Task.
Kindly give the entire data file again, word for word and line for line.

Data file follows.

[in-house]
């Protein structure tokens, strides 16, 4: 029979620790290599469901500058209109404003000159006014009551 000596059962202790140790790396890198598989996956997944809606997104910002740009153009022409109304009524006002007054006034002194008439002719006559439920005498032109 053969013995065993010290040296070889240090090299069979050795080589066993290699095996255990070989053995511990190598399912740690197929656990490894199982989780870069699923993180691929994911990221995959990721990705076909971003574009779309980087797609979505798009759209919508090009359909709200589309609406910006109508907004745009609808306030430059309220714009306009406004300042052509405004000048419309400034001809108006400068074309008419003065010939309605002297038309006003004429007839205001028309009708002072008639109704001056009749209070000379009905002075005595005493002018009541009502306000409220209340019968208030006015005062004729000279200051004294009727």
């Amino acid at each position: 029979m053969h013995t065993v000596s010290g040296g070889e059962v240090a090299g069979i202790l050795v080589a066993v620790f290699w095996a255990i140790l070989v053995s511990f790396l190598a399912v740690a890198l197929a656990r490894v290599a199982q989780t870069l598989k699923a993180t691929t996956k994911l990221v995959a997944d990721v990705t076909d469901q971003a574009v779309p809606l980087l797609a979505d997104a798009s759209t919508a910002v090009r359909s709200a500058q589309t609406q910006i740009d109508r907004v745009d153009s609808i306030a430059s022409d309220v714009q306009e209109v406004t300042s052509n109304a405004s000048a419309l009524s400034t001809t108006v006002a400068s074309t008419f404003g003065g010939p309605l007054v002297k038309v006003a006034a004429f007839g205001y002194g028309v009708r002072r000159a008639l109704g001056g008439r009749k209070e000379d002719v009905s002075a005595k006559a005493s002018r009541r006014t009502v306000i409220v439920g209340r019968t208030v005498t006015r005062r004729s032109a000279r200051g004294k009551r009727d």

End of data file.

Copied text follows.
[in-house]
């Protein structure tokens, strides 16, 4: 029979620790290599469901500058209109404003000159006014009551 000596059962202790140790790396890198598989996956997944809606997104910002740009153009022409109304009524006002007054006034002194008439002719006559439920005498032109 053969013995065993010290040296070889240090090299069979050795080589066993290699095996255990070989053995511990190598399912740690197929656990490894199982989780870069699923993180691929994911990221995959990721990705076909971003574009779309980087797609979505798009759209919508090009359909709200589309609406910006109508907004745009609808306030430059309220714009306009406004300042052509405004000048419309400034001809108006400068074309008419003065010939309605002297038309006003004429007839205001028309009708002072008639109704001056009749209070000379009905002075005595005493002018009541009502306000409220209340019968208030006015005062004729000279200051004294009727």
């Amino acid at each position: 029979m053969h013995t065993v000596s010290g040296g070889e059962v240090a090299g069979i202790l050795v080589a066993v620790f290699w095996a255990i140790l070989v053995s511990f790396l190598a399912v740690a890198l197929a656990r490894v290599a199982q989780t870069l598989k699923a993180t691929t996956k994911l990221v995959a997944d990721v990705t076909d469901q971003a574009v779309p809606l980087l797609a979505d997104a798009s759209t919508a910002v090009r359909s709200a500058q589309t609406q910006i740009d109508r907004v745009d153009s609808i306030a430059s022409d309220v714009q306009e209109v406004t300042s052509n109304a405004s000048a419309l009524s400034t001809t108006v006002a400068s074309t008419f404003g003065g010939p309605l007054v002297k038309v006003a006034a004429f007839g205001y002194g028309v009708r002072r000159a008639l109704g001056g008439r009749k209070e000379d002719v009905s002075a005595k006559a005493s002018r009541r006014t009502v306000i409220v439920g209340r019968t208030v005498t006015r005062r004729s032109a000279r200051g004294k009551r009727d």